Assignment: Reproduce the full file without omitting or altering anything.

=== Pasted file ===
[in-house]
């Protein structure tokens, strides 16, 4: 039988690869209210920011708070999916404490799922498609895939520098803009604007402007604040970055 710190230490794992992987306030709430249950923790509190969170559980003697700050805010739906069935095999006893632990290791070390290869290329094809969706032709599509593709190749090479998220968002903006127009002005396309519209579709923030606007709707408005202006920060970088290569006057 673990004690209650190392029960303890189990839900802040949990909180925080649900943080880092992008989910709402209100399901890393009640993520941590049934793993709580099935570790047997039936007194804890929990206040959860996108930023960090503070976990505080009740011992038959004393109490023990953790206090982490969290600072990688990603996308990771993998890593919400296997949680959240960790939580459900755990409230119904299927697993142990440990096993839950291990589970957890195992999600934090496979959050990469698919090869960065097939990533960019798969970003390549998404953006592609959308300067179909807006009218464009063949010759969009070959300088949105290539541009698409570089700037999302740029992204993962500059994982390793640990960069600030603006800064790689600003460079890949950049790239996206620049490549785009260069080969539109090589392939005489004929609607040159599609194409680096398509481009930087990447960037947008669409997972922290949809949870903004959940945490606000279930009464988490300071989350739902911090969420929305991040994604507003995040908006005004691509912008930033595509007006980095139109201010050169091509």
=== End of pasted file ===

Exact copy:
[in-house]
């Protein structure tokens, strides 16, 4: 039988690869209210920011708070999916404490799922498609895939520098803009604007402007604040970055 710190230490794992992987306030709430249950923790509190969170559980003697700050805010739906069935095999006893632990290791070390290869290329094809969706032709599509593709190749090479998220968002903006127009002005396309519209579709923030606007709707408005202006920060970088290569006057 673990004690209650190392029960303890189990839900802040949990909180925080649900943080880092992008989910709402209100399901890393009640993520941590049934793993709580099935570790047997039936007194804890929990206040959860996108930023960090503070976990505080009740011992038959004393109490023990953790206090982490969290600072990688990603996308990771993998890593919400296997949680959240960790939580459900755990409230119904299927697993142990440990096993839950291990589970957890195992999600934090496979959050990469698919090869960065097939990533960019798969970003390549998404953006592609959308300067179909807006009218464009063949010759969009070959300088949105290539541009698409570089700037999302740029992204993962500059994982390793640990960069600030603006800064790689600003460079890949950049790239996206620049490549785009260069080969539109090589392939005489004929609607040159599609194409680096398509481009930087990447960037947008669409997972922290949809949870903004959940945490606000279930009464988490300071989350739902911090969420929305991040994604507003995040908006005004691509912008930033595509007006980095139109201010050169091509």